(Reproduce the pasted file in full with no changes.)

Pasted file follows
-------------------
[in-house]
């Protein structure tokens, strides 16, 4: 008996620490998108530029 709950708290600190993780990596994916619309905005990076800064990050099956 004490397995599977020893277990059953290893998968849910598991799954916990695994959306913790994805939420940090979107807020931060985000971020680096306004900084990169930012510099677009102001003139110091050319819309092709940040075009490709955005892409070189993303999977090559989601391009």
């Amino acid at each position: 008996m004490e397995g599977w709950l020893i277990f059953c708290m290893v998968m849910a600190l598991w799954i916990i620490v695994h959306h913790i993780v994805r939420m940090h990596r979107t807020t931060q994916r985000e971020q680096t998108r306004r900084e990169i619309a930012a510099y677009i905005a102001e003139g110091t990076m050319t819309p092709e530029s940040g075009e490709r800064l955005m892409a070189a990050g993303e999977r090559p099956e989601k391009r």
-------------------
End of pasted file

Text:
[in-house]
């Protein structure tokens, strides 16, 4: 008996620490998108530029 709950708290600190993780990596994916619309905005990076800064990050099956 004490397995599977020893277990059953290893998968849910598991799954916990695994959306913790994805939420940090979107807020931060985000971020680096306004900084990169930012510099677009102001003139110091050319819309092709940040075009490709955005892409070189993303999977090559989601391009």
């Amino acid at each position: 008996m004490e397995g599977w709950l020893i277990f059953c708290m290893v998968m849910a600190l598991w799954i916990i620490v695994h959306h913790i993780v994805r939420m940090h990596r979107t807020t931060q994916r985000e971020q680096t998108r306004r900084e990169i619309a930012a510099y677009i905005a102001e003139g110091t990076m050319t819309p092709e530029s940040g075009e490709r800064l955005m892409a070189a990050g993303e999977r090559p099956e989601k391009r």